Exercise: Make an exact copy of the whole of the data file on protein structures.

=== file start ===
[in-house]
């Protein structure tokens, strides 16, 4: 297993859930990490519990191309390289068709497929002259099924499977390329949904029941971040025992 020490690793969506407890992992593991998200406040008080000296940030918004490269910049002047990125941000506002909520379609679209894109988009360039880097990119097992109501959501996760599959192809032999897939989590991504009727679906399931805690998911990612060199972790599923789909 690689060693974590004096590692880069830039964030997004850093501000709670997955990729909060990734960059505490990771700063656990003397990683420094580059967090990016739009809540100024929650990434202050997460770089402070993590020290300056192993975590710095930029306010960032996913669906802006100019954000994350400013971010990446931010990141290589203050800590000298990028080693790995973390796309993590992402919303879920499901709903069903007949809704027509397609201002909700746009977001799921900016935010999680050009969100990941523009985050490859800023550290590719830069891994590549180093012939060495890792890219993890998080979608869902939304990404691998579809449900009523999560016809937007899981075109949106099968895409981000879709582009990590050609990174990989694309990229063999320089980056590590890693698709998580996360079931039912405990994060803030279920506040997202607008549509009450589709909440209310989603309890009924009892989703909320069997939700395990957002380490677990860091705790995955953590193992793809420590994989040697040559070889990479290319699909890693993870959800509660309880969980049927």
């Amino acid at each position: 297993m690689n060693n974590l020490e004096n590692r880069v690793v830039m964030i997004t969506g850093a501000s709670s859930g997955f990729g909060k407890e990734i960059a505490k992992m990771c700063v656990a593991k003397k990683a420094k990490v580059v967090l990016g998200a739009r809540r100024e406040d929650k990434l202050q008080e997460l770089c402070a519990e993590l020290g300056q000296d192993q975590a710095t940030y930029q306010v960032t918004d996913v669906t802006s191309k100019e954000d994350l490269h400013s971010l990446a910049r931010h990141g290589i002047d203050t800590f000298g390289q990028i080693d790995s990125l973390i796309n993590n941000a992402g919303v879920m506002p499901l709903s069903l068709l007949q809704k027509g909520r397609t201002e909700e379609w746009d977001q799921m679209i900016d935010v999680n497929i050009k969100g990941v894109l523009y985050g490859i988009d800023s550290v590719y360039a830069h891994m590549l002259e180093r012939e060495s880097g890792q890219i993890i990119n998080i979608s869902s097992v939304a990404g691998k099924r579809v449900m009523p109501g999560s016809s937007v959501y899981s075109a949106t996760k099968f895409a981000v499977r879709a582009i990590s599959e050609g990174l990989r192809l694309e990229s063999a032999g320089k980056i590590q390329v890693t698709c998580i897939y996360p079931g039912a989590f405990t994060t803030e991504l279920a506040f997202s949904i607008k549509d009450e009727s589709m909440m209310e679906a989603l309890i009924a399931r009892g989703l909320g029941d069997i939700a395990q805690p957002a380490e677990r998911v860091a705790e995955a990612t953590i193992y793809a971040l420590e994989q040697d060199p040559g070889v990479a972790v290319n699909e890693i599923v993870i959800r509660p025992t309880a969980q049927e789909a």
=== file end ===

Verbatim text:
[in-house]
């Protein structure tokens, strides 16, 4: 297993859930990490519990191309390289068709497929002259099924499977390329949904029941971040025992 020490690793969506407890992992593991998200406040008080000296940030918004490269910049002047990125941000506002909520379609679209894109988009360039880097990119097992109501959501996760599959192809032999897939989590991504009727679906399931805690998911990612060199972790599923789909 690689060693974590004096590692880069830039964030997004850093501000709670997955990729909060990734960059505490990771700063656990003397990683420094580059967090990016739009809540100024929650990434202050997460770089402070993590020290300056192993975590710095930029306010960032996913669906802006100019954000994350400013971010990446931010990141290589203050800590000298990028080693790995973390796309993590992402919303879920499901709903069903007949809704027509397609201002909700746009977001799921900016935010999680050009969100990941523009985050490859800023550290590719830069891994590549180093012939060495890792890219993890998080979608869902939304990404691998579809449900009523999560016809937007899981075109949106099968895409981000879709582009990590050609990174990989694309990229063999320089980056590590890693698709998580996360079931039912405990994060803030279920506040997202607008549509009450589709909440209310989603309890009924009892989703909320069997939700395990957002380490677990860091705790995955953590193992793809420590994989040697040559070889990479290319699909890693993870959800509660309880969980049927």
């Amino acid at each position: 297993m690689n060693n974590l020490e004096n590692r880069v690793v830039m964030i997004t969506g850093a501000s709670s859930g997955f990729g909060k407890e990734i960059a505490k992992m990771c700063v656990a593991k003397k990683a420094k990490v580059v967090l990016g998200a739009r809540r100024e406040d929650k990434l202050q008080e997460l770089c402070a519990e993590l020290g300056q000296d192993q975590a710095t940030y930029q306010v960032t918004d996913v669906t802006s191309k100019e954000d994350l490269h400013s971010l990446a910049r931010h990141g290589i002047d203050t800590f000298g390289q990028i080693d790995s990125l973390i796309n993590n941000a992402g919303v879920m506002p499901l709903s069903l068709l007949q809704k027509g909520r397609t201002e909700e379609w746009d977001q799921m679209i900016d935010v999680n497929i050009k969100g990941v894109l523009y985050g490859i988009d800023s550290v590719y360039a830069h891994m590549l002259e180093r012939e060495s880097g890792q890219i993890i990119n998080i979608s869902s097992v939304a990404g691998k099924r579809v449900m009523p109501g999560s016809s937007v959501y899981s075109a949106t996760k099968f895409a981000v499977r879709a582009i990590s599959e050609g990174l990989r192809l694309e990229s063999a032999g320089k980056i590590q390329v890693t698709c998580i897939y996360p079931g039912a989590f405990t994060t803030e991504l279920a506040f997202s949904i607008k549509d009450e009727s589709m909440m209310e679906a989603l309890i009924a399931r009892g989703l909320g029941d069997i939700a395990q805690p957002a380490e677990r998911v860091a705790e995955a990612t953590i193992y793809a971040l420590e994989q040697d060199p040559g070889v990479a972790v290319n699909e890693i599923v993870i959800r509660p025992t309880a969980q049927e789909a």